Taura asks after Mark; Miles says he went to Sergyar with their parents, then continued on to Beta Colony, living with their grandmother and studying accounting. Miles doesn’t understand that choice, and wonders why they aren’t more similar; Taura says maybe he’ll learn to like accounting later. Miles’s thoughts turn to the Duronas, and he wonders if Mark knows how they’re doing on Escobar…and if they could help him out with his medical issues, sub rosa. If he went to visit Sergyar, he could maybe sneak from there to Escobar…and maybe even convince Illyan he’s visiting Rowan Durona for romantic reasons. Then he could get cured and resume his duties without anyone else being the wiser. He begins to wish he hadn’t deleted the other copy of the mission report.
Resolved to his Escobar plan, he turns back to a gastronomically-sated Taura to fulfill other appetites.
A lot of backstory in this chapter…and backstory that you’ve seen if you read all the other books. But it does add on a few details, like the fact that Miles and Taura’s relationship is now depicted as an on-again off-again thing. After the pass she made at Mark back in _Mirror Dance_, based only on the fact that Quinn wasn’t on the mission, it shouldn’t be that surprising. I’m not as sanguine as Miles that Elli is, or would be, okay with it. Maybe she knows, maybe not. Maybe she doesn’t envision a married life with Lord Vorkosigan on Barrayar…but she might nonetheless want them to be monogamous and committed to each other with the Dendarii. He even thinks to himself that he may be breaking his own rules. After all, Elli was incensed when he chose Taura as a bodyguard for this trip, so I’m sure Quinn knows about the hanky-panky that was likely to ensue, and she didn’t like it.
In other words, Miles does something stupid and insensitive again, which is a little out of character for him. He’s still in denial, or is it bargaining now? Promising that he’ll go to Escobar and get things fixed up on the hush-hush, and then everything can go back to normal. But there are those nagging doubts–he’s not satisfied with either of his identities right now, Lord Vorkosigan being dull and sexless, but Admiral Naismith starting to feel a little hollow. He’s still leaning towards Naismith, but his health issues are putting Naismith in danger, and threatening to take the choice out of his hands, so he’s panicking.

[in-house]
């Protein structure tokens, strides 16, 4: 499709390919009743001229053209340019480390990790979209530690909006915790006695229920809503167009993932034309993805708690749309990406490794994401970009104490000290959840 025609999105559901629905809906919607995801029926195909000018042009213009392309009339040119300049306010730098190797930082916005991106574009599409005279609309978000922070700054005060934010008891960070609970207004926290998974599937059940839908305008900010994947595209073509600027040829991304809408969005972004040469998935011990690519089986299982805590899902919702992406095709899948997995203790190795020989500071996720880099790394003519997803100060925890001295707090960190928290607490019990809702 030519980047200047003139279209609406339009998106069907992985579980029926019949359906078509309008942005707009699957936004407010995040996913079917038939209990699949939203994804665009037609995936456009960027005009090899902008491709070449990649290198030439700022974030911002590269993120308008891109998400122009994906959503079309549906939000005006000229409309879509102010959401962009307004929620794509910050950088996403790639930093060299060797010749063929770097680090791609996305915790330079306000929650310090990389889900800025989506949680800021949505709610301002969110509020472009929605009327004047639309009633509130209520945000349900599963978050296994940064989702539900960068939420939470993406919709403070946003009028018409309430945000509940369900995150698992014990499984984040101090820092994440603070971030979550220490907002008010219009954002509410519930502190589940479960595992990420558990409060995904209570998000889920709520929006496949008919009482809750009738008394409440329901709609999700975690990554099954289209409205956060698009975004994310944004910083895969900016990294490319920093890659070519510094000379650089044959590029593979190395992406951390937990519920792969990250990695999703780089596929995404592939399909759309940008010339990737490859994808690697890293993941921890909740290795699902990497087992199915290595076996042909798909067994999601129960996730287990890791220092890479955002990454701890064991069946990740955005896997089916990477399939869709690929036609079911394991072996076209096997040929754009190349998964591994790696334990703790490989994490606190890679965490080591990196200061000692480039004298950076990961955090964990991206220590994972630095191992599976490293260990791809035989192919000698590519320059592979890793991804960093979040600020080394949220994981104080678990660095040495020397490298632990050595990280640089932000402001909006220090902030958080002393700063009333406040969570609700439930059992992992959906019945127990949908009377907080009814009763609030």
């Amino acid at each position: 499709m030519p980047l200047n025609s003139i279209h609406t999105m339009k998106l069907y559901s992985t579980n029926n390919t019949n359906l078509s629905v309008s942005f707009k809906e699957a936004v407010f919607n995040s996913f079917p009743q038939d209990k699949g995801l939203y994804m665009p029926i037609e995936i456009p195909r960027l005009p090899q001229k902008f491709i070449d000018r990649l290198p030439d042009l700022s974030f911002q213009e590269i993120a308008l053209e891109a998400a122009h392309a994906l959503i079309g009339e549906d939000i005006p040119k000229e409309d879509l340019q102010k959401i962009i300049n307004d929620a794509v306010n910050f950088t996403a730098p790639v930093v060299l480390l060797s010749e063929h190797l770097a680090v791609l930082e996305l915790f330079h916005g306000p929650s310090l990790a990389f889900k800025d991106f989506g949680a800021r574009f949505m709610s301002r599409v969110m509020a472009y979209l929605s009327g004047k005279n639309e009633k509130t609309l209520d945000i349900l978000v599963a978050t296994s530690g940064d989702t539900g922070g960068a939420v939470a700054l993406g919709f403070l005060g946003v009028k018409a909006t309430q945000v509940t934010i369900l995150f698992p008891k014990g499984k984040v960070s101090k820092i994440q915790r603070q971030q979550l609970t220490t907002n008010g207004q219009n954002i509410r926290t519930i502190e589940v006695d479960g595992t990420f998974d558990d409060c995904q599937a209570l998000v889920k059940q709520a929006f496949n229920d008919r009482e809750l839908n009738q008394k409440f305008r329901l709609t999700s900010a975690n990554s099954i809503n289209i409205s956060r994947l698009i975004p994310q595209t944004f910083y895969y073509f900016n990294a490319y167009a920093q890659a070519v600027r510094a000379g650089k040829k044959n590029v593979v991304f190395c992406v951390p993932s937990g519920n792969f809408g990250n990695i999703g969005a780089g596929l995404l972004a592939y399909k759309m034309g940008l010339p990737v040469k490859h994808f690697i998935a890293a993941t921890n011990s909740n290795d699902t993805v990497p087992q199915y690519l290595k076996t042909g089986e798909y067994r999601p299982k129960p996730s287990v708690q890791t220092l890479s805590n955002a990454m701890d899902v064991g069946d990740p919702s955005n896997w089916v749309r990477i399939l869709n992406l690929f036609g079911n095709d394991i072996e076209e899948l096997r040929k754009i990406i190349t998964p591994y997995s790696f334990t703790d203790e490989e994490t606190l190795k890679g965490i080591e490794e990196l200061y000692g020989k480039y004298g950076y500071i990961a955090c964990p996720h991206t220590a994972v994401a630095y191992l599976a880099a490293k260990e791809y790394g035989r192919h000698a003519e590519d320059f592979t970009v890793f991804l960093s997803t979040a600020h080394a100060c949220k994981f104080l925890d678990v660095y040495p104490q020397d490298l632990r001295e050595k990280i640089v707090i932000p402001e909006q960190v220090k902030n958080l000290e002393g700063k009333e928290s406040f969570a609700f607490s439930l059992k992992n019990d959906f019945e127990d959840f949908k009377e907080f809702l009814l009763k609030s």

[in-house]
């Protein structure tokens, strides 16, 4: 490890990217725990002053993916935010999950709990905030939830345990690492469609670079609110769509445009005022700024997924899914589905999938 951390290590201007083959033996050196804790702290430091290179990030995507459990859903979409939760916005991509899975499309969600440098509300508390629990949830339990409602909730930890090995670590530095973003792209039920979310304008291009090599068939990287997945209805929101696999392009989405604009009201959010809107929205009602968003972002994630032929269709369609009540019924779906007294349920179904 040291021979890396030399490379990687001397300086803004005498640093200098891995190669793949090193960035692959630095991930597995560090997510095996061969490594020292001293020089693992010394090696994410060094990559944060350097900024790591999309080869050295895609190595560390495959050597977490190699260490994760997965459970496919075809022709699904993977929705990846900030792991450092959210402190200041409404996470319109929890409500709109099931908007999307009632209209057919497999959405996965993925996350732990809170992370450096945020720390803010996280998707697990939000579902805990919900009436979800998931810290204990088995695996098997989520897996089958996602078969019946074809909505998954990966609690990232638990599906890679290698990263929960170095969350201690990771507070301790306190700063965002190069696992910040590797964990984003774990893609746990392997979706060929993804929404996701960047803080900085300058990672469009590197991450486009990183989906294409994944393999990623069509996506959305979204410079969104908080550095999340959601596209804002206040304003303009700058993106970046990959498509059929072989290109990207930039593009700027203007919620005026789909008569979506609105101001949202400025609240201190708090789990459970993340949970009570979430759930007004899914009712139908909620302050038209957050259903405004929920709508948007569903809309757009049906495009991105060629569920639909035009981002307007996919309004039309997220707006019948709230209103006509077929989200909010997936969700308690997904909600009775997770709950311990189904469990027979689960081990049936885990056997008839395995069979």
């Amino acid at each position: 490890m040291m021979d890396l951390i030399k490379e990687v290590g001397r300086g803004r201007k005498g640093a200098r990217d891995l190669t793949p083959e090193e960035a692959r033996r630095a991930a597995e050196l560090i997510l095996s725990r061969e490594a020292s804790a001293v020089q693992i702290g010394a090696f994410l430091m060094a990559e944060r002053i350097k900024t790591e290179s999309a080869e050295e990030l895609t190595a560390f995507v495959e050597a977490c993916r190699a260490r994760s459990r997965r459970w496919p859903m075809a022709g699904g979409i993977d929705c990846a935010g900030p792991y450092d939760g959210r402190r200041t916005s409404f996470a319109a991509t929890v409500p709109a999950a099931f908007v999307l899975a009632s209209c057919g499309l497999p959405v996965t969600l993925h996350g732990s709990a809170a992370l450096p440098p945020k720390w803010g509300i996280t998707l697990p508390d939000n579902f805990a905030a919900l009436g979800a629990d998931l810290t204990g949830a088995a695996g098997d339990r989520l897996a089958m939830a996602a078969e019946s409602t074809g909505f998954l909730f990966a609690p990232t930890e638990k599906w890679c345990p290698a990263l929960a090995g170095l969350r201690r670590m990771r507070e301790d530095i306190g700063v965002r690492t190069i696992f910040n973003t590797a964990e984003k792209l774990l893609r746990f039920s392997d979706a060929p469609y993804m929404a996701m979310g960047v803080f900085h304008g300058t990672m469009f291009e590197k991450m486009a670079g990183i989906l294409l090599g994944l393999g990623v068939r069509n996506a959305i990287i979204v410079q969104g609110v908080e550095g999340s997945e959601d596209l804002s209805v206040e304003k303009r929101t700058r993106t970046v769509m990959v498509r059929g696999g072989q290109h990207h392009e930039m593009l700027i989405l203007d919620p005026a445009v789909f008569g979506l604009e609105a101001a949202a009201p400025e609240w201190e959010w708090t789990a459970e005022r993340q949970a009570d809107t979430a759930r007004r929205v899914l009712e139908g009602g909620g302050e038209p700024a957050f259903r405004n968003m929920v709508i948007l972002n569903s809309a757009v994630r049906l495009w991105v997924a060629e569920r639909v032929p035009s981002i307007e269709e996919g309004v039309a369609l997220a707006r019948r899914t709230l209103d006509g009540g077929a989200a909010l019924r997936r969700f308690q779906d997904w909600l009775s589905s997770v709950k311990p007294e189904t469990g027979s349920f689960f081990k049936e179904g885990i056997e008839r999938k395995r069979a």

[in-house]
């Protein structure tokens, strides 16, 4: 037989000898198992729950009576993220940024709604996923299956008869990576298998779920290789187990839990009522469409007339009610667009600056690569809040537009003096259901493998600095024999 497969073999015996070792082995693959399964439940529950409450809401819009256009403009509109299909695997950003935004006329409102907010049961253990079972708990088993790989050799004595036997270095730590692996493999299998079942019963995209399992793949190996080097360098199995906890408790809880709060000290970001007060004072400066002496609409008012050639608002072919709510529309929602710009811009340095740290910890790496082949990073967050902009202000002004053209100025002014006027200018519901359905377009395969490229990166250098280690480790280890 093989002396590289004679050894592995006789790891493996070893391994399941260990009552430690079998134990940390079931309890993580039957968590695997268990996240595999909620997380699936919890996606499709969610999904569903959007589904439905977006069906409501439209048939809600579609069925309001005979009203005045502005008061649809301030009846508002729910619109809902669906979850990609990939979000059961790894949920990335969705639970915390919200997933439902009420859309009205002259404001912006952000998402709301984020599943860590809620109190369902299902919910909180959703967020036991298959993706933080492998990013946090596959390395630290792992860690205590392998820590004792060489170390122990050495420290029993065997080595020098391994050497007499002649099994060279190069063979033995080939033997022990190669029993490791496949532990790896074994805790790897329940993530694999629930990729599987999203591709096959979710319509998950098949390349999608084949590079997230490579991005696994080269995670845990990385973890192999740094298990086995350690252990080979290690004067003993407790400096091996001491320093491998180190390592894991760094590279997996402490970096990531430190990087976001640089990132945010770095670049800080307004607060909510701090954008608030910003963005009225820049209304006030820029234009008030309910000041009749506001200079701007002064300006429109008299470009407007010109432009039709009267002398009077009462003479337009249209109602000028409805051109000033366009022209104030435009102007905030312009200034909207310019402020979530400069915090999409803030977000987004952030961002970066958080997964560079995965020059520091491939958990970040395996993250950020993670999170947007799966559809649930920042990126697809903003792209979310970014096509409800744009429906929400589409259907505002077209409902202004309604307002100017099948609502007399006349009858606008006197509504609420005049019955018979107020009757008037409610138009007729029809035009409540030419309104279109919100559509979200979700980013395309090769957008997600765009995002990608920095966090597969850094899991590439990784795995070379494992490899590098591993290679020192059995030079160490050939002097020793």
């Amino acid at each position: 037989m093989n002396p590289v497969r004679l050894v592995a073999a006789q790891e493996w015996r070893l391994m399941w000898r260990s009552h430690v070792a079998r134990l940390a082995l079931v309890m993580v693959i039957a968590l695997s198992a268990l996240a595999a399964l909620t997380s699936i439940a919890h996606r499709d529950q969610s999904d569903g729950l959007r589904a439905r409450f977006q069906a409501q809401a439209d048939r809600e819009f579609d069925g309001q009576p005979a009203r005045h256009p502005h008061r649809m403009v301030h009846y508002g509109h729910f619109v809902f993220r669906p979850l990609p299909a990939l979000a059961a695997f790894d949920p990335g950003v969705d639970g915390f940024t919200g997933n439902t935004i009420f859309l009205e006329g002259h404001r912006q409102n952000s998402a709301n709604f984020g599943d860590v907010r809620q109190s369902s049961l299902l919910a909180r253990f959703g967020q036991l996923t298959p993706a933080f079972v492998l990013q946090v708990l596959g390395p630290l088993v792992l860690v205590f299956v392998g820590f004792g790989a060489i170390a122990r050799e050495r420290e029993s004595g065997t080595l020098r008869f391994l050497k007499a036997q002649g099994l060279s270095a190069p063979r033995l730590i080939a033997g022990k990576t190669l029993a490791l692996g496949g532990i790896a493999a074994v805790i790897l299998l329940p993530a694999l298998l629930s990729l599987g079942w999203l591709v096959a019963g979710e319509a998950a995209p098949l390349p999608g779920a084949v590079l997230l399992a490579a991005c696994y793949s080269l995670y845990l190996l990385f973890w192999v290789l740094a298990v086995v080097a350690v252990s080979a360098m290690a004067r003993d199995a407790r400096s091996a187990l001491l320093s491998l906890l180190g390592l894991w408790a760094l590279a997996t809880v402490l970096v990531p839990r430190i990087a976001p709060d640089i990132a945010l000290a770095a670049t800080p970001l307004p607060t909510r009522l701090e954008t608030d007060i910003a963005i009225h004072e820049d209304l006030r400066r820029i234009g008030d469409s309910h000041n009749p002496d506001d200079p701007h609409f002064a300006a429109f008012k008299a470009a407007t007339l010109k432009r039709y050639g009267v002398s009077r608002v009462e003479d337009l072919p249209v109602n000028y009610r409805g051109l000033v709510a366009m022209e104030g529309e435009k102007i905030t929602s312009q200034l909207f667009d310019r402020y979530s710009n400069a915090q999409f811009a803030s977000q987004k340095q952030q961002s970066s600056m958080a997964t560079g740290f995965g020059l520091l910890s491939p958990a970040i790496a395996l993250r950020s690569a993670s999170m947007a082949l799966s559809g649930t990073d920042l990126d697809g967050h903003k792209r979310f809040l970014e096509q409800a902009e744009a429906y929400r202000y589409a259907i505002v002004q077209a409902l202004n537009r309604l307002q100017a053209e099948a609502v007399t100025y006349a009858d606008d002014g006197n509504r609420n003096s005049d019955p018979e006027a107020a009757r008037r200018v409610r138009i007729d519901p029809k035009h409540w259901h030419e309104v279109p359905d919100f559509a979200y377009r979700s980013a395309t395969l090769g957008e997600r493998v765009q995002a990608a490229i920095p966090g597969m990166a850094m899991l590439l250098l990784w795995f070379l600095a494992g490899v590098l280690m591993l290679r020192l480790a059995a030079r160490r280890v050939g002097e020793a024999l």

Maybe it’s just me, but after so much was made of her short lifespan, I began to wonder if Taura was ever going to actually die. They make the point, several times, throughout the later books, that they’d managed to heroically extend her life by quite a bit, but I confess that it began to wear on me a bit. They don’t have to show her on her deathbed, coughing up blood and shedding hair by the bucketful, but…well, I suppose it’s painful to say goodbye to loved characters sometimes, even if one is the author. And not every death can be a heroic sacrifice used as a crucial blow against the enemy. Lois McMaster Bujold is certainly no George R.R. Martin, and it’s true that more advanced societies accept death less casually (at least, according to the Steven Pinker book I’m reading right now), and have the technology to fight it more successfully in Bujold’s far future. But it exists, it’s a fact, and reminding us that one character is living on borrowed time, and then continuing to lend her time, can begin to wear a little thin. I think they did establish by the time of Cryoburn that she was dead, at least. Not that I dislike the character that much (though she’s not actually a favourite), but an author has certain obligations to follow through on these things…
Upon arriving in Vorbarr Sultana, Miles is picked up by an ImpSec car, which he wishes would dawdle a little more on its way to the ugly headquarters building. As he stands outside the door, he’s fast losing confidence in his Escobar plan, and decides he’ll have to deliver his notes on the seizure verbally to Illyan, pretending that he thought they were too sensitive to commit to even a confidential report.
Decision made, he heads inside, checking his coat and heading for Illyan’s office unescorted. Illyan’s secretary is chatting with General Lucas Haroche, Head of ImpSec’s Domestic Affairs division, in charge of covering investigations of plots based on the homeworld, as Guy Allegre does on Komarr. Miles generally deals with the Galactic Affairs office on Komarr, if not Illyan himself, but he hadn’t been given time to stop in there. Miles greets them, and the secretary asks for the report; Miles says he’d rather deliver it in person, but the secretary says Illyan is out of town. Reluctantly, Miles leaves the cipher-case with the report, rejecting the secretary’s offer to pass on Miles’s extra verbal information, and makes do with leaving a message for Illyan to contact him as soon as possible.